When It’s OK To Say ‘No’ To Your Boss
For many of us saying no is hard to do. When it’s saying it to our boss, it can be downright impossible. But there are situations that merit a no. How you go about it, however, can make or break your relationship with your supervisor.
“It depends on the boss,” when it comes to saying no, says Pamela Skillings, co-founder of Skillful Communications. “You have to know what kind of boss you are dealing with.”
Some bosses don’t want anyone disputing their power while others are more willing to listen to suggestions. When dealing with the power wielding ones, Skillings says its best to let the boss think he or she came up with the change of plan.
The types of scenarios also matter. Here’s a look at when, and when not, to say no to your boss.
When Your Are Getting Taken Advantage Of
At some point in your career working long hours and taking on work that’s not in the job description will undoubtedly be part of the job. But when your boss is asking you to work late every night and come in on the weekends all the time, it may be situation where you have to put your foot down and say no.
If the boss is blatantly taking advantage of you then a boundary needs to be drawn, says Skillings. “If you are working late every night and it’s not an emergency situation and is becoming a habit, it’s not something you want to allow,” she says. Skillings says to say no at least one night to make it clear you aren’t going to do it all the time.
Doing Your Bosses Errands
Unless you are a personal assistant, doing errands for your boss is a situation where you may want to say no. If you like to get out of the office to pick out a birthday present or get coffee from Starbucks that’s one thing, but if it takes you away from your work or isn’t something you signed on to do then a no is warranted, says Patricia H. Lenkov, executive vice president of Agility Executive Search. Lenkov says simply saying no could upset the boss, but being more tactful and presenting your no in a way that will help the boss should work. “Explain that the truth is if you do this, you won’t be able to do this more important work for your boss,” says Lenkov.
When the Impossible is Expected
Tight deadlines are pretty much the norm at many companies but when you are given a timetable that cannot be realistically met or a workload that is impossible to complete on your own, that may be the time to say no or ask for help. Again, don’t just say no, but explain to your boss that it’s not a realistic deadline and that you’ll need more time to complete the workload. That doesn’t mean you should leave the office at five every day, but if you are putting in the hours, show your boss how much you’ve done and provide an alternative time frame to get the rest of the work completed, says Skillings.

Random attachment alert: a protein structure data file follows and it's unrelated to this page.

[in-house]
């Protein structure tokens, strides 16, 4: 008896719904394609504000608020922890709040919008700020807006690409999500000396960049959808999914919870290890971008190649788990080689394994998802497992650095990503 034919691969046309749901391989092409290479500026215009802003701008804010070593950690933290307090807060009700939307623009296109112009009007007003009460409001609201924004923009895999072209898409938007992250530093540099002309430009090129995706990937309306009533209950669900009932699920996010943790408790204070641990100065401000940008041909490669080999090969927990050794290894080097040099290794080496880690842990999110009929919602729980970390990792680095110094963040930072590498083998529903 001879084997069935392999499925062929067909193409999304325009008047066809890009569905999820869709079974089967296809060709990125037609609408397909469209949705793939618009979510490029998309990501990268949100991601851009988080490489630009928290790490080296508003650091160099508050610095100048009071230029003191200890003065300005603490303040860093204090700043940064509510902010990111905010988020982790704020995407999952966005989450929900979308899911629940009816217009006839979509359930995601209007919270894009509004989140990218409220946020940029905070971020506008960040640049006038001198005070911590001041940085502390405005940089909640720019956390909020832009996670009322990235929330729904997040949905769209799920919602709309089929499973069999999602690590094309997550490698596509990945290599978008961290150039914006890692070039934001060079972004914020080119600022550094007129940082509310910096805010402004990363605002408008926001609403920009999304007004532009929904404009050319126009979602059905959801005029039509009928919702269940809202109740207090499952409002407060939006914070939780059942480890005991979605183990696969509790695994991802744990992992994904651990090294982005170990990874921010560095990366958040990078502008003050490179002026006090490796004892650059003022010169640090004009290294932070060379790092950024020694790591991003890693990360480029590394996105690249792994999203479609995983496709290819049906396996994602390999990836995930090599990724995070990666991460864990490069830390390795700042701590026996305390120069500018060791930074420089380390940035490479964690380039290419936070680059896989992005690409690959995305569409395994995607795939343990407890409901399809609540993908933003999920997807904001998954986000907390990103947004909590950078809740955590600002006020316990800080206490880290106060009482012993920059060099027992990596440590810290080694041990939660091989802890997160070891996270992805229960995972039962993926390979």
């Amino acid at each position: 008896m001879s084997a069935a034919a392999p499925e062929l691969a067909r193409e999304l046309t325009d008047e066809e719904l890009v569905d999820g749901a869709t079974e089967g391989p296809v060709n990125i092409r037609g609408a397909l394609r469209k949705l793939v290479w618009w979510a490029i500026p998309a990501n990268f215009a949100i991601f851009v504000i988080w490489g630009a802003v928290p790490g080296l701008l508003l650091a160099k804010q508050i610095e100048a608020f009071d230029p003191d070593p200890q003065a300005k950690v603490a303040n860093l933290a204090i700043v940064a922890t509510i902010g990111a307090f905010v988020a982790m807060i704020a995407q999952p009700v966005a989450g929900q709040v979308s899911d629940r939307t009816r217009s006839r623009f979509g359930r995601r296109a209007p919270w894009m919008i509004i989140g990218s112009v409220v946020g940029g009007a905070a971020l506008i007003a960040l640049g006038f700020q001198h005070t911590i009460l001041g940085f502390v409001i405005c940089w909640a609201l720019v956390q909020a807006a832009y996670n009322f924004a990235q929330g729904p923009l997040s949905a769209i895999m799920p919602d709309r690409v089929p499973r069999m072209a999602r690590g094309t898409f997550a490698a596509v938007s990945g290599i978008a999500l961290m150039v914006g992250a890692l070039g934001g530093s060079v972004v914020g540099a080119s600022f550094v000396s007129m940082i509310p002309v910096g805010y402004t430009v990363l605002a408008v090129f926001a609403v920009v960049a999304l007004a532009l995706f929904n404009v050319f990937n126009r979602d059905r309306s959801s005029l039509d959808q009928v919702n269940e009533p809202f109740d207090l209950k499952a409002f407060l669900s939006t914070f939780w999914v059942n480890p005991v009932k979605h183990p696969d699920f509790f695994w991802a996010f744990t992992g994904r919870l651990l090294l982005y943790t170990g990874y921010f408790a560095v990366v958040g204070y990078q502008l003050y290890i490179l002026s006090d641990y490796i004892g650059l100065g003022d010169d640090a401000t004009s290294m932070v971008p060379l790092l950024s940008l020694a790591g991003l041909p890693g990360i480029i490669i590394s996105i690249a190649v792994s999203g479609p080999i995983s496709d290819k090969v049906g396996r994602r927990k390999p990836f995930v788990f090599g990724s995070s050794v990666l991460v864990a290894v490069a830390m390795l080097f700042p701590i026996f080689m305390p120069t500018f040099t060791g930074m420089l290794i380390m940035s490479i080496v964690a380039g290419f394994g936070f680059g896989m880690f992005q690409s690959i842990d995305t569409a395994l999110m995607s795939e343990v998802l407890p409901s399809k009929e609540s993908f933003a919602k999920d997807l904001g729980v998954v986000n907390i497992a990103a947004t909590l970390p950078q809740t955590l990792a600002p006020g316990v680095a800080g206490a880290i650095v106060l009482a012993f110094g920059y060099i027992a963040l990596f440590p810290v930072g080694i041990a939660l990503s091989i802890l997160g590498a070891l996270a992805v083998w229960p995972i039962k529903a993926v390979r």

Even if you want to say no, there are situations that you should refrain from saying no. The main one: when you are asked to be a team player.
Your job may be managing the books for your firm, but a big marketing campaign is coming up so you are asked to pitch in with helping with that project. Sure, it’s not what you were hired for, but saying no will reflect negatively on you. According to Skillings, you’ll most likely appear stubborn and lacking the team player mentality. If it’s something that is truly out of your scope or you really don’t have the time to do it, Skillings says then it’s ok to express your reservations. “It’s important to show them there’s a trade off,” says Skillings.
No for the Heck of it
Saying no for the sake of no is probably one of the most serious mistakes you can make, especially in this job environment where there are twenty people lined up waiting for your job. If you say no to exercise your control, it can be perceived as insubordination, says Lenkov. “You have to be mindful of the environment we are living in,” says Lenkov. “There has to be a good reason to say no.”